Nationalism refers to the sense of having a common national identity and history amongst the citizens of a nation. Nationalism began in Europe with the French Revolution in 1789 and resulted in the emergence of a nation-state; in which a centralized body elected by the citizens as the sovereign control over a defined territory. Prior to the revolution, France was a monarchy; however, during the revolution, many nationalist ideas such as La Patrie (The Fatherland) and Le Citoyen (The Citizen) were introduced to create a sense of collective identity and equal rights amongst the citizens.
The Spread of Nationalism
As the ideas of French Revolution spread across Europe, many students and educated members of the middle class who were inspired by these events began setting up “Jacobin Clubs” all over Europe. The activities of these clubs paved the way to the French Armies to move into other European states and spread “Nationalist” ideas in the invaded states. The French Armies also carried many administrative reforms in the states that came under their control; for example, the Civil Code of 1804, also called Napoleonic Code, which banned all privileges based on birth and established Equality Before Law.
The French Revolution (1789-1799)
The French Revolution started on July 14, 1789. During this time, French people united to overthrow the monarchy and take control of their government. The French Revolution ended in 1799 when Napolean firmly established the French Consulate.
- France had fought many battles and its resources had been depleted. The people were suffering and this was not acknowledged by the king.
- Wages were low and the prices were high. Many poor people died of hunger. This made the poor hate the rich people who could eat well and survive.
Invasion of Russia and Napolean’s Exile
Napolean’s defeat in Russia led to his downfall. The Russians burned everything, leaving the French hungry and poor. After the defeat, Napolean exiled to Elba, and after the battle of Waterloo (1815), he was exiled to St. Helena where he died.
Abolition Of Aristocracy
In Europe, the society was mainly divided into two classes- Aristocracy and Peasantry. The Aristocracy, though less in number, prominently dominated Europe in both the social and political spheres. The peasantry consisted of tenants and small landowners. They worked for the aristocratic lords.
The Congress Of Vienna (1815)
After the demise of Napolean, a meeting was convened at Vienna (Congress of Vienna) where the representatives of European monarchs met and re-established the old system that prevailed before Napolean overthrew the government.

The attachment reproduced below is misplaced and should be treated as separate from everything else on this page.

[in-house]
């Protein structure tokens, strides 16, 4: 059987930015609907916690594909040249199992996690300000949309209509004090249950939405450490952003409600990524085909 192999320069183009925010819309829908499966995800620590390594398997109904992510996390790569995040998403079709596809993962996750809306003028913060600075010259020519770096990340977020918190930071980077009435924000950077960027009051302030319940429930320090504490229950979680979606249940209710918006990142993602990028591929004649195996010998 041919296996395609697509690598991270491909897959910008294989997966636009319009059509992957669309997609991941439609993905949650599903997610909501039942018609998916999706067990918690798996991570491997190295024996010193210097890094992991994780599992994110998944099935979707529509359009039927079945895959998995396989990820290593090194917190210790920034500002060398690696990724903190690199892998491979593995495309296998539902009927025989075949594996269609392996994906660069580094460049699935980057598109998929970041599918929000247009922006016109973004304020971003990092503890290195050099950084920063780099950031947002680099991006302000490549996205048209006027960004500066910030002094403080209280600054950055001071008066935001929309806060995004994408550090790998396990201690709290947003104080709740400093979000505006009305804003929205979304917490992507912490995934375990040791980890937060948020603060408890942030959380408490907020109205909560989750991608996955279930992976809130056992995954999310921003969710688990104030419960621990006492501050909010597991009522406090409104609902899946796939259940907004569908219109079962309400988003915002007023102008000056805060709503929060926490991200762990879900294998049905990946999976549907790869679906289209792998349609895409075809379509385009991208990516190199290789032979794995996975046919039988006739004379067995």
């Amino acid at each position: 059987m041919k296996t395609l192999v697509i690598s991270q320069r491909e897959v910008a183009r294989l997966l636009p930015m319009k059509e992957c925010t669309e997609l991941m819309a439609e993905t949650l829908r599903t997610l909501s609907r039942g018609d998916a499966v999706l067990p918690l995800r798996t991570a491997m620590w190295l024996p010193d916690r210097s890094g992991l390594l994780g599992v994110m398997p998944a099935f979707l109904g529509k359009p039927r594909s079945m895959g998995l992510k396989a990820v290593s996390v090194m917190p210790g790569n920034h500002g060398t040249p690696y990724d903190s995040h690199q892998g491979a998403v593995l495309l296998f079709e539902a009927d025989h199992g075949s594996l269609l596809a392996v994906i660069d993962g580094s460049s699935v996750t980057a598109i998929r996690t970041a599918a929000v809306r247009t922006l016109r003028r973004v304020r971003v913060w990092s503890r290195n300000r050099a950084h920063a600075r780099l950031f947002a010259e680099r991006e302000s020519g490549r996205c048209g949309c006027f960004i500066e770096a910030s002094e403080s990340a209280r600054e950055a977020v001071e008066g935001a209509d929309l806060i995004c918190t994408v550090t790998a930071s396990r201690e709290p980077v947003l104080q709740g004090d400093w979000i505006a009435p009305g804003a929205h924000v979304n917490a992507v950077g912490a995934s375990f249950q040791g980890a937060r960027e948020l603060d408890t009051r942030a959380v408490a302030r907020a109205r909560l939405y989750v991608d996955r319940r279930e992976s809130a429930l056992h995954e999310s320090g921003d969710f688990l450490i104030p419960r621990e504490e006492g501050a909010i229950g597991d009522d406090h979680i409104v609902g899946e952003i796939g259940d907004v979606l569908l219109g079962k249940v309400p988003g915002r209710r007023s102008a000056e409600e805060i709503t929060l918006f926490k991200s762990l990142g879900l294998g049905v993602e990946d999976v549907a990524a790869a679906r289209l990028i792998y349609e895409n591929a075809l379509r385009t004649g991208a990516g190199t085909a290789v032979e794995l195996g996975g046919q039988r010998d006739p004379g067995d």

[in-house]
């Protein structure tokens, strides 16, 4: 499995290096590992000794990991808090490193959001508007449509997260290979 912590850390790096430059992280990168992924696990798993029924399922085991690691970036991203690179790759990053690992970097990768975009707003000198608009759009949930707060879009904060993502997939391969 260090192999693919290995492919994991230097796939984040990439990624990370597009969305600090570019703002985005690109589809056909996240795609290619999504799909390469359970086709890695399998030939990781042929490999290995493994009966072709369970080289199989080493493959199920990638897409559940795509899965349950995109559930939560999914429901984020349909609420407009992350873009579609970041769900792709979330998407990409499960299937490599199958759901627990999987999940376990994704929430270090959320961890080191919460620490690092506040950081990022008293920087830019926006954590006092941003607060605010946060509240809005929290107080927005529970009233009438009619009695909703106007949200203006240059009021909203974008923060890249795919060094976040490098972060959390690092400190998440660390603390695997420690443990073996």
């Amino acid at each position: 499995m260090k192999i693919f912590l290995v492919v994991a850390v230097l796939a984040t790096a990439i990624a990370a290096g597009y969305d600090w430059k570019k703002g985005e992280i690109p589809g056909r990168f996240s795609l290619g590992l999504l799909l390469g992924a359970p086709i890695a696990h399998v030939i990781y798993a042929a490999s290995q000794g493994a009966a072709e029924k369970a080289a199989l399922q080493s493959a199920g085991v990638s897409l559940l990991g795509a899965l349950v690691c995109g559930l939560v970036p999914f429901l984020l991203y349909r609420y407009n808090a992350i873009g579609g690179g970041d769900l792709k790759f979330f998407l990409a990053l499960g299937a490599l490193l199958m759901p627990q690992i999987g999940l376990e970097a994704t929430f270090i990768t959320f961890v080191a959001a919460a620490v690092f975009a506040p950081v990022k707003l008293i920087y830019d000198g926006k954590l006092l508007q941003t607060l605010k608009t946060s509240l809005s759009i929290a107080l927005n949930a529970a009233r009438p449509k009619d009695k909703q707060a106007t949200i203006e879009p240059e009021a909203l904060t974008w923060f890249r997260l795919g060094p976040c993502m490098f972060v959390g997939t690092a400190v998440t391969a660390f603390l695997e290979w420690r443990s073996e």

The Treaty of Vienna
- The Treaty of Vienna was drawn up in 1815 by representatives of Britain, Russia, Prussia, and Austria. They wanted to create a conservative order in Europe and undo the changes brought about by Napolean.
- The Bourbon Dynasty was restored to its original position.
- States were set up on the boundaries of France.
- Napolean’s German confederation of 39 states did not see change.
- The Netherlands was established to the north of France and Genoa in the south.
- Prussia controlled territories on the western frontier.
- Austria was in charge of northern Italy.
- Inspired by the movement in the United States, people started wanting more power over the government. They also did not want to be ruled by royalty and nobility anymore.
- After the Roman Catholic Church imposed a tax on crops in France, the poor suffered even more.
- People felt that all the privileges and rights were enjoyed by the Clergy and the Nobility and the rest had to pay taxes to the authorities.
Major Events That Led To The Rise Of Nationalism
Bastille Day: This started the French Revolution. People stormed into the Bastille Prison, seeking to gain gunpowder and ammunition. They fought with the Governor until their demands were met. The 14th of July is now called “Bastille Day” and is the Independence Day of France.
Women’s March: October 5, 1789, witnessed Parisian women demanding Louis XVI to put an end to the nationwide shortage of food.
National Assembly: During a meeting in 1789, the meeting of the Estate General, financial problems, taxes, and political reforms were discussed. In the end, the 3rd Estate declared itself to be the only true government in France.
Tennis Court Oath: The members of the National Assembly met in 1789 and took an oath to keep meeting until a new constitution was drawn up.
Reign of Terror: 1793-1794 saw thousands of peasant and persons being executed for being disloyal.
Napolean’s Contribution To Nationalism
Napolean came to Power: Napolean Bonaparte carried out a sudden overthrow of the government and came to power in 1804.
Civil Code of 1804: Also known as the Napoleonic Code, this code established the concept of Equality Before Law. It also gave people the Right To Property. Napolean simplified administrative measures and abolished the feudal system. An improvement was witnessed in the transport and communication systems.
The Fag End Of Nationalism
By the last quarter of the nineteenth century, “Nationalism” lost its liberal-democratic sentiment. Nationalist tension during that time was most serious in the Balkans region, which was under the Ottoman Empire.
A Precursor of The First World War
The Balkans wars led to the First World War in 1914, which destroyed most of Europe.